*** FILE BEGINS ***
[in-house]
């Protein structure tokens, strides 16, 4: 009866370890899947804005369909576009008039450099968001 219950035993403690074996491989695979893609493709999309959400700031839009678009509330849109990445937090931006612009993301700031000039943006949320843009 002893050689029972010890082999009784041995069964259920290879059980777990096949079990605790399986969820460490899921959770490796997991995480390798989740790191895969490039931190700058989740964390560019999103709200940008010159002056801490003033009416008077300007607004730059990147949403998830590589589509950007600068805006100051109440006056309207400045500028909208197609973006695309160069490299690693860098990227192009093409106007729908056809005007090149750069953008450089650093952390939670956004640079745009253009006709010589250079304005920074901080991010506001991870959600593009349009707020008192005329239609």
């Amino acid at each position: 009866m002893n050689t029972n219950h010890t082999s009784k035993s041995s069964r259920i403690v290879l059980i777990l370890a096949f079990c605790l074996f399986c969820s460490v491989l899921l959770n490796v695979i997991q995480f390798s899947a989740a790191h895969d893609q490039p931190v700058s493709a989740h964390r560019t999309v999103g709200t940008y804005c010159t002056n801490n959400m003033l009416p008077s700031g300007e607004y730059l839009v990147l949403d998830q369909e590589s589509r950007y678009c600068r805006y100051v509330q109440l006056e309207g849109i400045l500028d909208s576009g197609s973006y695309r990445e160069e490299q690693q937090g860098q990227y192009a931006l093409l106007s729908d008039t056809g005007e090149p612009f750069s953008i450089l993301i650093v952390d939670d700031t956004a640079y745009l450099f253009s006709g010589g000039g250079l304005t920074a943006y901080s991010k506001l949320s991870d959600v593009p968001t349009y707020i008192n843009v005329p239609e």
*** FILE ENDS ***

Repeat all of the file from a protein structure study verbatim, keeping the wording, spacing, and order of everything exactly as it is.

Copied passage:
[in-house]
């Protein structure tokens, strides 16, 4: 009866370890899947804005369909576009008039450099968001 219950035993403690074996491989695979893609493709999309959400700031839009678009509330849109990445937090931006612009993301700031000039943006949320843009 002893050689029972010890082999009784041995069964259920290879059980777990096949079990605790399986969820460490899921959770490796997991995480390798989740790191895969490039931190700058989740964390560019999103709200940008010159002056801490003033009416008077300007607004730059990147949403998830590589589509950007600068805006100051109440006056309207400045500028909208197609973006695309160069490299690693860098990227192009093409106007729908056809005007090149750069953008450089650093952390939670956004640079745009253009006709010589250079304005920074901080991010506001991870959600593009349009707020008192005329239609």
């Amino acid at each position: 009866m002893n050689t029972n219950h010890t082999s009784k035993s041995s069964r259920i403690v290879l059980i777990l370890a096949f079990c605790l074996f399986c969820s460490v491989l899921l959770n490796v695979i997991q995480f390798s899947a989740a790191h895969d893609q490039p931190v700058s493709a989740h964390r560019t999309v999103g709200t940008y804005c010159t002056n801490n959400m003033l009416p008077s700031g300007e607004y730059l839009v990147l949403d998830q369909e590589s589509r950007y678009c600068r805006y100051v509330q109440l006056e309207g849109i400045l500028d909208s576009g197609s973006y695309r990445e160069e490299q690693q937090g860098q990227y192009a931006l093409l106007s729908d008039t056809g005007e090149p612009f750069s953008i450089l993301i650093v952390d939670d700031t956004a640079y745009l450099f253009s006709g010589g000039g250079l304005t920074a943006y901080s991010k506001l949320s991870d959600v593009p968001t349009y707020i008192n843009v005329p239609e």